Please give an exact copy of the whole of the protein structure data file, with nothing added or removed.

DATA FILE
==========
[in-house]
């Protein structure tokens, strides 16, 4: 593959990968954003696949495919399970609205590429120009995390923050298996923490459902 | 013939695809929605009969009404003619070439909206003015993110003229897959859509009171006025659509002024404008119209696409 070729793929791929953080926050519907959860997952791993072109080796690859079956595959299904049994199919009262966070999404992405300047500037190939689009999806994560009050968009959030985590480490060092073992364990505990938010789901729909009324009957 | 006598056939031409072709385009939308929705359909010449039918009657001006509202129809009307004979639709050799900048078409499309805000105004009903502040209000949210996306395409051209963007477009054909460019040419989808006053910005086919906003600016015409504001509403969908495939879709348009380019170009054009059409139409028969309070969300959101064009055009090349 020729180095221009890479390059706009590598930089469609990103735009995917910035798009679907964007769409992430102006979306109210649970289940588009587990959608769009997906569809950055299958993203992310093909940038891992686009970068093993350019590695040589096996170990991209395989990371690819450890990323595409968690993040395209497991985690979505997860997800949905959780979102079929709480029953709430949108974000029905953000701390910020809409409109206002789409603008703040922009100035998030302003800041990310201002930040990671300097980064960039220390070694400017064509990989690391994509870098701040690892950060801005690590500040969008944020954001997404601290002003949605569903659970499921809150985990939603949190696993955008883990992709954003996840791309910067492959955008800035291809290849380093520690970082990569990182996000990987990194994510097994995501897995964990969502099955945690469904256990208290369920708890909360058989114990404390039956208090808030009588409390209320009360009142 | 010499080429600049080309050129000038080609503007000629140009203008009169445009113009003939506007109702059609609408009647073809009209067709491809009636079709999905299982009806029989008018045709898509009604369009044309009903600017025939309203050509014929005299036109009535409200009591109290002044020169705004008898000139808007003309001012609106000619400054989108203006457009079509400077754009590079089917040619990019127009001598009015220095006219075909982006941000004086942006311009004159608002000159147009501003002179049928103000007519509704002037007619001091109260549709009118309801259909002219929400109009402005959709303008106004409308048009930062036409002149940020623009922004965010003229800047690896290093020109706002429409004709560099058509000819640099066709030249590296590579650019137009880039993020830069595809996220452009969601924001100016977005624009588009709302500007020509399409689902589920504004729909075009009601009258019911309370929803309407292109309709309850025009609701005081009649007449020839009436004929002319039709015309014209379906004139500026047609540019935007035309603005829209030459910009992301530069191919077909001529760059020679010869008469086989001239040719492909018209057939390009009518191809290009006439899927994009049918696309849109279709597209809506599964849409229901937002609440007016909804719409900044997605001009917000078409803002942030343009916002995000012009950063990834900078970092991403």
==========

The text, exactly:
[in-house]
């Protein structure tokens, strides 16, 4: 593959990968954003696949495919399970609205590429120009995390923050298996923490459902 | 013939695809929605009969009404003619070439909206003015993110003229897959859509009171006025659509002024404008119209696409 070729793929791929953080926050519907959860997952791993072109080796690859079956595959299904049994199919009262966070999404992405300047500037190939689009999806994560009050968009959030985590480490060092073992364990505990938010789901729909009324009957 | 006598056939031409072709385009939308929705359909010449039918009657001006509202129809009307004979639709050799900048078409499309805000105004009903502040209000949210996306395409051209963007477009054909460019040419989808006053910005086919906003600016015409504001509403969908495939879709348009380019170009054009059409139409028969309070969300959101064009055009090349 020729180095221009890479390059706009590598930089469609990103735009995917910035798009679907964007769409992430102006979306109210649970289940588009587990959608769009997906569809950055299958993203992310093909940038891992686009970068093993350019590695040589096996170990991209395989990371690819450890990323595409968690993040395209497991985690979505997860997800949905959780979102079929709480029953709430949108974000029905953000701390910020809409409109206002789409603008703040922009100035998030302003800041990310201002930040990671300097980064960039220390070694400017064509990989690391994509870098701040690892950060801005690590500040969008944020954001997404601290002003949605569903659970499921809150985990939603949190696993955008883990992709954003996840791309910067492959955008800035291809290849380093520690970082990569990182996000990987990194994510097994995501897995964990969502099955945690469904256990208290369920708890909360058989114990404390039956208090808030009588409390209320009360009142 | 010499080429600049080309050129000038080609503007000629140009203008009169445009113009003939506007109702059609609408009647073809009209067709491809009636079709999905299982009806029989008018045709898509009604369009044309009903600017025939309203050509014929005299036109009535409200009591109290002044020169705004008898000139808007003309001012609106000619400054989108203006457009079509400077754009590079089917040619990019127009001598009015220095006219075909982006941000004086942006311009004159608002000159147009501003002179049928103000007519509704002037007619001091109260549709009118309801259909002219929400109009402005959709303008106004409308048009930062036409002149940020623009922004965010003229800047690896290093020109706002429409004709560099058509000819640099066709030249590296590579650019137009880039993020830069595809996220452009969601924001100016977005624009588009709302500007020509399409689902589920504004729909075009009601009258019911309370929803309407292109309709309850025009609701005081009649007449020839009436004929002319039709015309014209379906004139500026047609540019935007035309603005829209030459910009992301530069191919077909001529760059020679010869008469086989001239040719492909018209057939390009009518191809290009006439899927994009049918696309849109279709597209809506599964849409229901937002609440007016909804719409900044997605001009917000078409803002942030343009916002995000012009950063990834900078970092991403």